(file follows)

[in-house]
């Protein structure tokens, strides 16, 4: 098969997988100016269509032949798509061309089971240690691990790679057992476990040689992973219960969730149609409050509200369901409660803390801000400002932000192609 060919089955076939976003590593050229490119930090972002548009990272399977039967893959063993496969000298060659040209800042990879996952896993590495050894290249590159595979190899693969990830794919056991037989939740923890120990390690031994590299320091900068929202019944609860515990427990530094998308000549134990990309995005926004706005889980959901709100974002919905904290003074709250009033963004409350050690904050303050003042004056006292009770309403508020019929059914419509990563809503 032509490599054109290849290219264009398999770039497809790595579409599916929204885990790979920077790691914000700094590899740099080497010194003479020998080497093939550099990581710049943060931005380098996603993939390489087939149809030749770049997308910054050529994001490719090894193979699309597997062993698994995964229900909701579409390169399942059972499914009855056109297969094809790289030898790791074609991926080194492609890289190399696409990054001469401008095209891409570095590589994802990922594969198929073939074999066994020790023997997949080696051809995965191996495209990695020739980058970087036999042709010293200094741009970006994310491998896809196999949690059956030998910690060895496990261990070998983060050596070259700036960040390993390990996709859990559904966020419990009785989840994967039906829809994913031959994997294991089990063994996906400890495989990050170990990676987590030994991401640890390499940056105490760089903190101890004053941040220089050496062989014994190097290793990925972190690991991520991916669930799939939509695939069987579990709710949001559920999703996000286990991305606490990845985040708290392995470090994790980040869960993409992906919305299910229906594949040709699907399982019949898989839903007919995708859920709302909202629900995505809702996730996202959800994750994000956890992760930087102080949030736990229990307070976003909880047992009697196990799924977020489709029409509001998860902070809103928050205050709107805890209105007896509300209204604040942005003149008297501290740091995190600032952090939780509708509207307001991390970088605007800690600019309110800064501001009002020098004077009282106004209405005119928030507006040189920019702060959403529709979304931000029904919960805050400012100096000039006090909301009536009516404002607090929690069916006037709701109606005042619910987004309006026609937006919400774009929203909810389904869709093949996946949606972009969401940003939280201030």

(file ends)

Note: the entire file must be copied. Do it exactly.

[in-house]
């Protein structure tokens, strides 16, 4: 098969997988100016269509032949798509061309089971240690691990790679057992476990040689992973219960969730149609409050509200369901409660803390801000400002932000192609 060919089955076939976003590593050229490119930090972002548009990272399977039967893959063993496969000298060659040209800042990879996952896993590495050894290249590159595979190899693969990830794919056991037989939740923890120990390690031994590299320091900068929202019944609860515990427990530094998308000549134990990309995005926004706005889980959901709100974002919905904290003074709250009033963004409350050690904050303050003042004056006292009770309403508020019929059914419509990563809503 032509490599054109290849290219264009398999770039497809790595579409599916929204885990790979920077790691914000700094590899740099080497010194003479020998080497093939550099990581710049943060931005380098996603993939390489087939149809030749770049997308910054050529994001490719090894193979699309597997062993698994995964229900909701579409390169399942059972499914009855056109297969094809790289030898790791074609991926080194492609890289190399696409990054001469401008095209891409570095590589994802990922594969198929073939074999066994020790023997997949080696051809995965191996495209990695020739980058970087036999042709010293200094741009970006994310491998896809196999949690059956030998910690060895496990261990070998983060050596070259700036960040390993390990996709859990559904966020419990009785989840994967039906829809994913031959994997294991089990063994996906400890495989990050170990990676987590030994991401640890390499940056105490760089903190101890004053941040220089050496062989014994190097290793990925972190690991991520991916669930799939939509695939069987579990709710949001559920999703996000286990991305606490990845985040708290392995470090994790980040869960993409992906919305299910229906594949040709699907399982019949898989839903007919995708859920709302909202629900995505809702996730996202959800994750994000956890992760930087102080949030736990229990307070976003909880047992009697196990799924977020489709029409509001998860902070809103928050205050709107805890209105007896509300209204604040942005003149008297501290740091995190600032952090939780509708509207307001991390970088605007800690600019309110800064501001009002020098004077009282106004209405005119928030507006040189920019702060959403529709979304931000029904919960805050400012100096000039006090909301009536009516404002607090929690069916006037709701109606005042619910987004309006026609937006919400774009929203909810389904869709093949996946949606972009969401940003939280201030």